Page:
1 February 2010

Food for Thought

Better breads for blood glucose
However you slice it, bread is truly a staple food. It’s not particularly fattening (a typical slice has around 300 kJ/70 cals) so long as you watch what you spread on it, and it’s an affordable convenience food. However, most breads on supermarket shelves – and that includes most English style muffins and bagels, baguettes, rolls, burger buns, Turkish (pide) bread and pocket (pita or Lebanese) breads – are made from quickly digested highly refined flours (white or wholemeal) that can send your blood glucose soaring. If you make the ‘this for that’ switch to a low GI bread for your sandwiches and toast, you will be well on your way to reducing the overall GI of your diet, managing the blood glucose roller coaster and trickling those smart slow carbs into your engine for sustained energy.

How do you know which ones are low GI? Well, you can look for the GI Symbol if you live in Australia or New Zealand or check out The Shopper's Guide to GI Values 2010. Otherwise, here’s what we suggest. Look for:

  • Grainy wholegrain breads such as ‘multigrain’ contain lots of ‘grainy bits’ right in the bread (not just on top for decoration). They tend to have a slightly chewy texture.
  • Soy and linseed tends to be a moist bread with good keeping qualities. It’s typically made by adding kibbled soy beans or soy flour and linseeds to bread dough. These breads are also rich in omega-3 fatty acids (the good essential oils).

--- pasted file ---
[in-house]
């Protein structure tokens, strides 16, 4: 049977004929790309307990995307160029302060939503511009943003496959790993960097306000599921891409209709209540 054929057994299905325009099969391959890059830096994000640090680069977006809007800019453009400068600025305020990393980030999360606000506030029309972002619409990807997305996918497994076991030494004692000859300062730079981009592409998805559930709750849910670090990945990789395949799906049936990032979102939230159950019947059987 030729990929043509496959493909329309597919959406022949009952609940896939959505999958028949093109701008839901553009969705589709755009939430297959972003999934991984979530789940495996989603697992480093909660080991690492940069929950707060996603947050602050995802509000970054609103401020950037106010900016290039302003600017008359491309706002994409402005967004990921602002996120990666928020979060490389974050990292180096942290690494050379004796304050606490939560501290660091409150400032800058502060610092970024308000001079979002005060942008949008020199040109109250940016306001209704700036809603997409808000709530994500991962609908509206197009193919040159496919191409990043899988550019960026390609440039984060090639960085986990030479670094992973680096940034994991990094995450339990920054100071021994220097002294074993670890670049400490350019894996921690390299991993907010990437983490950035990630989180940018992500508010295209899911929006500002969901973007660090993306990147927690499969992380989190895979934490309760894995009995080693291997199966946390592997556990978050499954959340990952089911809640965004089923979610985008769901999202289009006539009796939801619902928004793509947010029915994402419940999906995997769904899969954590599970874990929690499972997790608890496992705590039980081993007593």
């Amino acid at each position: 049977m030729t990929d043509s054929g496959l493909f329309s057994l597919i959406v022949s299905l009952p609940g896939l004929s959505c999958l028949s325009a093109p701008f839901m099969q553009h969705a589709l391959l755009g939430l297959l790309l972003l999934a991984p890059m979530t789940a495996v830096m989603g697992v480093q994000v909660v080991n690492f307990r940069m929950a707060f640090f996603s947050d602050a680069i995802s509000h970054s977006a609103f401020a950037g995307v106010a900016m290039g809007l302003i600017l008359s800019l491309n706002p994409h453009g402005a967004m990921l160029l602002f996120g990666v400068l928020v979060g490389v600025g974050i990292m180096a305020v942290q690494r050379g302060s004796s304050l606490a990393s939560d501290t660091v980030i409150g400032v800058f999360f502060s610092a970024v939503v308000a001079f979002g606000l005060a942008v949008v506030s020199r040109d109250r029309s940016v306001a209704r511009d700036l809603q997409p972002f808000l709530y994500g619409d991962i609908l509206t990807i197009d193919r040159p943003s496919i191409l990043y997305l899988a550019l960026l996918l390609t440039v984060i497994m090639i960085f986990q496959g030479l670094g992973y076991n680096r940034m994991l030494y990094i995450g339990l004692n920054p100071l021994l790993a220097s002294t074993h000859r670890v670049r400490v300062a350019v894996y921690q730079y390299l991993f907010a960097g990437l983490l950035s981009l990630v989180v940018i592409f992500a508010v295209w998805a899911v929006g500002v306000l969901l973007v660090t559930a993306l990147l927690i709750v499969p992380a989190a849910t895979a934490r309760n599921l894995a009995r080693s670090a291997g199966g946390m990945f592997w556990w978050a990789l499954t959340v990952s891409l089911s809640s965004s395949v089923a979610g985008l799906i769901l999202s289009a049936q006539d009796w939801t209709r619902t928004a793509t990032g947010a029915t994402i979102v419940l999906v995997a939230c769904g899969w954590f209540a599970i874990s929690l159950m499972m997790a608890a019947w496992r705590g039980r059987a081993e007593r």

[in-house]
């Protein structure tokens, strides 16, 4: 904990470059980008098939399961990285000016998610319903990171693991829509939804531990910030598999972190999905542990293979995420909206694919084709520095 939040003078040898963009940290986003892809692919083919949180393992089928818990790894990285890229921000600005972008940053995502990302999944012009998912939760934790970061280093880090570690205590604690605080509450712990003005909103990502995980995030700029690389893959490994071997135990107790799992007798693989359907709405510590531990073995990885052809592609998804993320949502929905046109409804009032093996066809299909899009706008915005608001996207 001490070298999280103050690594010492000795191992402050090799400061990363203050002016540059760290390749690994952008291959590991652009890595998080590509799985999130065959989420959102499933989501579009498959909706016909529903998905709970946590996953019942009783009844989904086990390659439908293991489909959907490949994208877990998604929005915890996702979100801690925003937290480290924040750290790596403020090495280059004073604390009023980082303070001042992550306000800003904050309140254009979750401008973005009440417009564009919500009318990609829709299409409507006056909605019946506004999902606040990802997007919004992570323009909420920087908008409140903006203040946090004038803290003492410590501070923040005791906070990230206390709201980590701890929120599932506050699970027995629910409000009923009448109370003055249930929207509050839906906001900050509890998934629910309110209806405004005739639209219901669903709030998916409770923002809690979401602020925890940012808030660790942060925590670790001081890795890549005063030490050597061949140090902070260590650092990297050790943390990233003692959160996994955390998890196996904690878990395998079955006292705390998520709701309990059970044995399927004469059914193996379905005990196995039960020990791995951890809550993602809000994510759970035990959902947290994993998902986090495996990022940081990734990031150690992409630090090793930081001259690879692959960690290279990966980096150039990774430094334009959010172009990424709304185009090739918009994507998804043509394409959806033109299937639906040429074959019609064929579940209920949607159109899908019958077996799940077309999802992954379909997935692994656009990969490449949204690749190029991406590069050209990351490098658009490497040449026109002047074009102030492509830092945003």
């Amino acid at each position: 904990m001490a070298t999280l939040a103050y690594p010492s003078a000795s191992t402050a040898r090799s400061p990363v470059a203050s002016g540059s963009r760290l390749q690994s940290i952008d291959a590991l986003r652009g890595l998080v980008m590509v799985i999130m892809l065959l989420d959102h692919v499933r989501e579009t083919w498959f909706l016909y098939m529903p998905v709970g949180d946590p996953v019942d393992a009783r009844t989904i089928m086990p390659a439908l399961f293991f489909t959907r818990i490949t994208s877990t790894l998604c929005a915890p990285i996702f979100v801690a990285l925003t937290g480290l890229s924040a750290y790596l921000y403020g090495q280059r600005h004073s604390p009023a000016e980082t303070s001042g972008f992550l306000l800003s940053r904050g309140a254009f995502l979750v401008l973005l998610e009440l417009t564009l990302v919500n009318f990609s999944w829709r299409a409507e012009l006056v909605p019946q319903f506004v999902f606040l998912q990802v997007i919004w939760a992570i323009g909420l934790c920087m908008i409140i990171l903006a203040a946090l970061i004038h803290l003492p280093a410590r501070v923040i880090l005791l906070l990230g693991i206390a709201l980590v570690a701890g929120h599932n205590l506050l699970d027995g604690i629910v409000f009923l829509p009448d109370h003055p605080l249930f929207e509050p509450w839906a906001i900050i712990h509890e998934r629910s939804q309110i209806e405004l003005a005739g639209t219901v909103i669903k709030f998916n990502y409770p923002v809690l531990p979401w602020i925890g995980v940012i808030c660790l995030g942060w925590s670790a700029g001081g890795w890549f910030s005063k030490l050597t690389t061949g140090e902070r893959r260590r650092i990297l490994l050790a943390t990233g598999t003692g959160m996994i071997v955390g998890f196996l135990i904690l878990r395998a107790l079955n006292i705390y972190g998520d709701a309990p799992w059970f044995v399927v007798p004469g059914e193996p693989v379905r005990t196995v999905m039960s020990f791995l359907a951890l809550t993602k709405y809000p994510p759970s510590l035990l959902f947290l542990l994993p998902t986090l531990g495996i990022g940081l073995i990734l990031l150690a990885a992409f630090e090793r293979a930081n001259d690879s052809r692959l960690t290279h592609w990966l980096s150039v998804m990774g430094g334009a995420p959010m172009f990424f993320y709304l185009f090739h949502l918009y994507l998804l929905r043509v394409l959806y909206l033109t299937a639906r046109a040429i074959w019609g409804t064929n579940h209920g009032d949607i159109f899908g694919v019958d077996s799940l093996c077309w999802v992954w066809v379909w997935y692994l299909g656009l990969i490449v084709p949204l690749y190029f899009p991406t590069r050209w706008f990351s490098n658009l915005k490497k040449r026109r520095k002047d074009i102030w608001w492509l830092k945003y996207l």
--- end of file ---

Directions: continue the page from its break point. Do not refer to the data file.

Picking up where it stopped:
• Crusty, chewy traditionally made sourdough’s characteristic flavour comes from the slow fermentation process, which produces a build-up of organic acids.
  • There are several types of fruit loaves or breads which include raisins, sultanas, dried apricots or apple, figs and sometimes nuts and seeds. Generally, the heavier, dense fruity breads will have a lower GI.
  • Pumpernickel, a traditional rye bread from Germany, can be something of an acquired taste. It’s a very good source of fibre and thanks to its high proportion of whole cereal grains, has a low GI value. It is usually sold thinly sliced and vacuum packed for long shelf life.
Grainy bread

If you like to buy your bread from a specialty bakery or hot bread shop (no labels at all), look for really grainy wholegrain breads, a traditionally made sourdough, or soy and linseed breads. If you want a general rule of thumb: the higher the proportion of kibbled grains (ideally around 20%), the coarser textured, denser and less processed a bread is, the lower its GI is likely to be from these outlets.

A word of warning: Don’t overspread yourself. It’s what goes on the bread or into the sandwiches that can really pile on the calories.

5 comments:

Jim Purdy said...

You said:
"A word of warning: Don’t overspread yourself. It’s what goes on the bread or into the sandwiches that can really pile on the calories."

I won't be eating any bread with a thick layer of butter. But that's because the bread causes me to have high blood glucose and chest pains and rapid heartbeat.

Yeah, I'll skip the bread and just eat a whole bunch of butter, and I'll feel fine. My Type 2 diabetes loves the butter and hates the bread.

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Anonymous said...

What about phytic acid and lectins?

ProfessionalSuchLike said...

As far as I'm concern high blood glucose is from the high fat in my diet.

Anonymous said...

What about the Sourdough Bread that Woolworths now bake. It is a Vienna loaf and contains wheat flour, water, yeast, iodised salt, wheat sourdough, wheat gluten, acidity regulators, emulsifiers, sugar and vitamins. It is easy for us to buy here.

Thanks.

GI Group said...

Re Woolworths bread: It doesn't seem to have been GI tested as yet so we can't guess its GI value. Check out a copy of Shopper's Guide to GI Values 2010 for readily available breads in supermarkets that have a low GI, or (even easier), look for the GI Symbol. We do.